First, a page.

FOr the past decade, the Eyemouth International Sailing Craft Association (EISCA) has been putting together what is probably the world’s largest collection of boats in sheds close to Eyemouth Golf Club and next Saturday, October 29, they are opening the doors to the public for the first time.
General manager of Eyemouth Maritime Centre, Steven Walker, has been heavily involved with the charity and he estimates that there are around 400 boats in the collection from places as far flung as Indonesia and central America.
The vessels date back centuries and Steven and other EISCA staff spent most of last winter building new racking for the boats and making sure they were properly supported.
About 170 of the boats stored in Eyemouth came from a collection once displayed at the Exeter Maritime Museum.
Among the more interesting boats in the storage sheds is a small Dutch one which was used during the Second World War.
The little dinghy was built by Van der Meer and Zonen around 1930 and 10 years later, in May 1940, she helped in the escape of Mr and Mrs Zeylmaker of Haalem from German forces.
Other interesting vessels acquired by the EISCA include a boat thought to be used by people who fled Vietnam, gifted to the Association from Hong Kong, where the people escaped to; and a more recent addition, ‘Redwing’, a 14.5’ clinker built, open, Bermudan rigged sailing dinghy built in the early 1900s.
And probably the boat with the most poignant history behind it is the ‘The Bedford’, a lifeboat from South Shields.
She was built in 1886, and is oak timbered and planked, and fastened with copper.
The buoyancy cushion surrounding her is made of cork and she is entirely self-draining. This is achieved by having her floorboards above sea level when she is fully loaded, thus enabling six drain-holes to pass right through the hull, from the floor and out of the bottom.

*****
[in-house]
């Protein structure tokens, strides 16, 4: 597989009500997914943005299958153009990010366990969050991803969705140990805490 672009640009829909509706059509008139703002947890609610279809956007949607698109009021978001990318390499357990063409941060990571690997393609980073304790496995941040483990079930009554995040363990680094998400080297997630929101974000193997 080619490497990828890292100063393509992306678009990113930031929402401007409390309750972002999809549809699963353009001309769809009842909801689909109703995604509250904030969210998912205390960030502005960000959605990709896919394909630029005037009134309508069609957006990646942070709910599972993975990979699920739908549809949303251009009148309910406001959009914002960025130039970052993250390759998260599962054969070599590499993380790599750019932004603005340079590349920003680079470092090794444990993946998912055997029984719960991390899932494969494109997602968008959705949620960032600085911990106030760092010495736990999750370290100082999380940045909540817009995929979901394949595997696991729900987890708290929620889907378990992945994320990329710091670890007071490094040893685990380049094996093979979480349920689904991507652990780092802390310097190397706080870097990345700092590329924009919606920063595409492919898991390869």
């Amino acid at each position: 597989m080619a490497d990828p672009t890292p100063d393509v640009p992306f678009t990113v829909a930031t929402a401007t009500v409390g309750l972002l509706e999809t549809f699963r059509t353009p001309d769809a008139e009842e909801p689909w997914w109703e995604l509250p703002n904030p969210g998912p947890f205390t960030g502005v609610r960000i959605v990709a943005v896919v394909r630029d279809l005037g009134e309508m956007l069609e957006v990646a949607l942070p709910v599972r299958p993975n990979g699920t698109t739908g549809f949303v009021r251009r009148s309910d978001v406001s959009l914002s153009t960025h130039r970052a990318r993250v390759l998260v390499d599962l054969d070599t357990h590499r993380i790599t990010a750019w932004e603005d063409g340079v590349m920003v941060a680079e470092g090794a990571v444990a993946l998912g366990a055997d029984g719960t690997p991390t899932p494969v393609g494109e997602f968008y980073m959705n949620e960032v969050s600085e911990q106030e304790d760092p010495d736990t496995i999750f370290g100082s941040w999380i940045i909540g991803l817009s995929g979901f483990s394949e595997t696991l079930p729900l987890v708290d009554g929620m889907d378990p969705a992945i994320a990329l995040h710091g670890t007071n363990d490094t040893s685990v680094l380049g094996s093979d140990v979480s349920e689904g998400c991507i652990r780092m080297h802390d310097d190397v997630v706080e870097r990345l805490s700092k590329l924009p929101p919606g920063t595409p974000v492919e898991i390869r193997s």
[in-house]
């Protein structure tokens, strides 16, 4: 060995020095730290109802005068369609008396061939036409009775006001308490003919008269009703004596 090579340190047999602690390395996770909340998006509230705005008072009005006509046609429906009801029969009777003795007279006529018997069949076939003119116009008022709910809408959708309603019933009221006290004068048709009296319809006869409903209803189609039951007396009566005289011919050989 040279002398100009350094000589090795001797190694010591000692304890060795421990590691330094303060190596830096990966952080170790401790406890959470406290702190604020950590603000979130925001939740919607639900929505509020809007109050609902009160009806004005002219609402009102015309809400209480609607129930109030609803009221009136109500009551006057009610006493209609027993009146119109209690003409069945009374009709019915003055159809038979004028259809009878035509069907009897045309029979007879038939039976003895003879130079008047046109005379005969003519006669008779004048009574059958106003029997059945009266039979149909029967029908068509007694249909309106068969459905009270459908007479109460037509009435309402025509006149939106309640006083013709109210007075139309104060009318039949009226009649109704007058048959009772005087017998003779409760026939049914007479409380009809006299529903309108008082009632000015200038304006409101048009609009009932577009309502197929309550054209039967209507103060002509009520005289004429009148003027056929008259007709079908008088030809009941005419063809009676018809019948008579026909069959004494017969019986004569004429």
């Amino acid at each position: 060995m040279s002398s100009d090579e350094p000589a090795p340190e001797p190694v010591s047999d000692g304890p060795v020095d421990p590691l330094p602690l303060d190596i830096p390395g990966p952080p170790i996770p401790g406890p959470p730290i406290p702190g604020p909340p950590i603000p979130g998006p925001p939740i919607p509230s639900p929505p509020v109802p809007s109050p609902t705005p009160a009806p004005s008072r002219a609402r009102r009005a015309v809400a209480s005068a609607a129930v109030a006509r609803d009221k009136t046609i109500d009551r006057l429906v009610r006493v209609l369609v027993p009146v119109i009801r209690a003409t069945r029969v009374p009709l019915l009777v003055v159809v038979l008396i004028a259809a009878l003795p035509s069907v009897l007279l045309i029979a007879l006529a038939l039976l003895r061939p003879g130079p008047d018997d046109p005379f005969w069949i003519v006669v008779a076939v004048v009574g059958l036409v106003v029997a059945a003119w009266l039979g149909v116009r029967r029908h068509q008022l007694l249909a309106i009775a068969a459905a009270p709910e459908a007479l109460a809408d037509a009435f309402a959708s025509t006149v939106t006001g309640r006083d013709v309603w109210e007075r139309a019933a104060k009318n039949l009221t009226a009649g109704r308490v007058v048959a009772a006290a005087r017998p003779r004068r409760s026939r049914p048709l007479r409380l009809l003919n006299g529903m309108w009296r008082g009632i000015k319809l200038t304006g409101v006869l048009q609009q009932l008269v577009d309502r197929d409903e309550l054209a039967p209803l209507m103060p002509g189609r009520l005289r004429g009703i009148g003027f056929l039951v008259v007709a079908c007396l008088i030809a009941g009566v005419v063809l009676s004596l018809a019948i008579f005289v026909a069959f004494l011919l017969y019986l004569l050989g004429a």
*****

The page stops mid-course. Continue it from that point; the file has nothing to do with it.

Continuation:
An engine was added about a year after she was taken out of commission in 1930, but she is now restored to a pulling craft because it was as such that she performed the majority of her rescues.
It is known that ‘The Bedford’ was launched 45 times on rescue operations, but it has not so far been possible to discover how many souls she saved during her years of service.
The oldest boat in the collection, an African Dugout was carved from a whole tree a thousand years ago.
Steven said he hoped the Craft Association’s unique collection would appeal to people of all ages.
“What we have here is completely unique,” he told The Berwickshire News.
“It’s considered to be the best collection of its type and there really is nothing else like it in the world.
“At the moment, few people know about the little gem we’ve got here and I want people to get excited about it and come and visit more often.
“EISCA’s Stephen Walters will be coming to Eyemouth especially to give a talk on the history of the collection and the aims and objectives for the future as well as giving a guided tour of the boats in store.
“A large number of the wind and oar powered craft stored in Eyemouth were collected by Major David Goddard, a ex-marine. He travelled the world for around 30 years collecting these boats for display in Exeter. When the museum ran into financial difficulty and the collection was due to be auctioned off individually, we stepped in at the eleventh hour, saved it from being split up and now have the responsibility for its care.”
Eyemouth International Sailing Craft Association’s open day will be divided into two sessions; one starting at 10am and one at 2pm.
Both will begin with a talk in Eyemouth Golf Club House.
Anyone interested in attending is asked to meet there at the Club House, after confirming their attendance by email to firstname.lastname@example.org by phone on 07595351902.